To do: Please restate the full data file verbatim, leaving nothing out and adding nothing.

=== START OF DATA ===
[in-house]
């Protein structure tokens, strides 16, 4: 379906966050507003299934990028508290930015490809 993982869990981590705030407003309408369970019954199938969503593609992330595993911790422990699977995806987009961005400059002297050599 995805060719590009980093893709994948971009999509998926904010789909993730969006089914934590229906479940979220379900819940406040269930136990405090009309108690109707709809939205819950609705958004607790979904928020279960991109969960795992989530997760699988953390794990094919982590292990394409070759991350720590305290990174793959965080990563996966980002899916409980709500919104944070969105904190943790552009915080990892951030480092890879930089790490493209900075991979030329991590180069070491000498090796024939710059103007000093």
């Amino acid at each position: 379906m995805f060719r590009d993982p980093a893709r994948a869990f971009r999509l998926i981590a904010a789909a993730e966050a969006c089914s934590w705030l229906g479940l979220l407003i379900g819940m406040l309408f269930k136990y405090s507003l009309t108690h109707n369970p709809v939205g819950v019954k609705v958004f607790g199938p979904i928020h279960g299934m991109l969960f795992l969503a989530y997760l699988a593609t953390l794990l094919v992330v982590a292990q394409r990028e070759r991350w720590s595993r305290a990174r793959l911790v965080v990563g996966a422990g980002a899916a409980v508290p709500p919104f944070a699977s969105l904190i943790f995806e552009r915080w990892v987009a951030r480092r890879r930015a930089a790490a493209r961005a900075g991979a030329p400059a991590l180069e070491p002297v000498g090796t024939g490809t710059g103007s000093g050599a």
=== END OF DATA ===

[in-house]
């Protein structure tokens, strides 16, 4: 379906966050507003299934990028508290930015490809 993982869990981590705030407003309408369970019954199938969503593609992330595993911790422990699977995806987009961005400059002297050599 995805060719590009980093893709994948971009999509998926904010789909993730969006089914934590229906479940979220379900819940406040269930136990405090009309108690109707709809939205819950609705958004607790979904928020279960991109969960795992989530997760699988953390794990094919982590292990394409070759991350720590305290990174793959965080990563996966980002899916409980709500919104944070969105904190943790552009915080990892951030480092890879930089790490493209900075991979030329991590180069070491000498090796024939710059103007000093």
């Amino acid at each position: 379906m995805f060719r590009d993982p980093a893709r994948a869990f971009r999509l998926i981590a904010a789909a993730e966050a969006c089914s934590w705030l229906g479940l979220l407003i379900g819940m406040l309408f269930k136990y405090s507003l009309t108690h109707n369970p709809v939205g819950v019954k609705v958004f607790g199938p979904i928020h279960g299934m991109l969960f795992l969503a989530y997760l699988a593609t953390l794990l094919v992330v982590a292990q394409r990028e070759r991350w720590s595993r305290a990174r793959l911790v965080v990563g996966a422990g980002a899916a409980v508290p709500p919104f944070a699977s969105l904190i943790f995806e552009r915080w990892v987009a951030r480092r890879r930015a930089a790490a493209r961005a900075g991979a030329p400059a991590l180069e070491p002297v000498g090796t024939g490809t710059g103007s000093g050599a």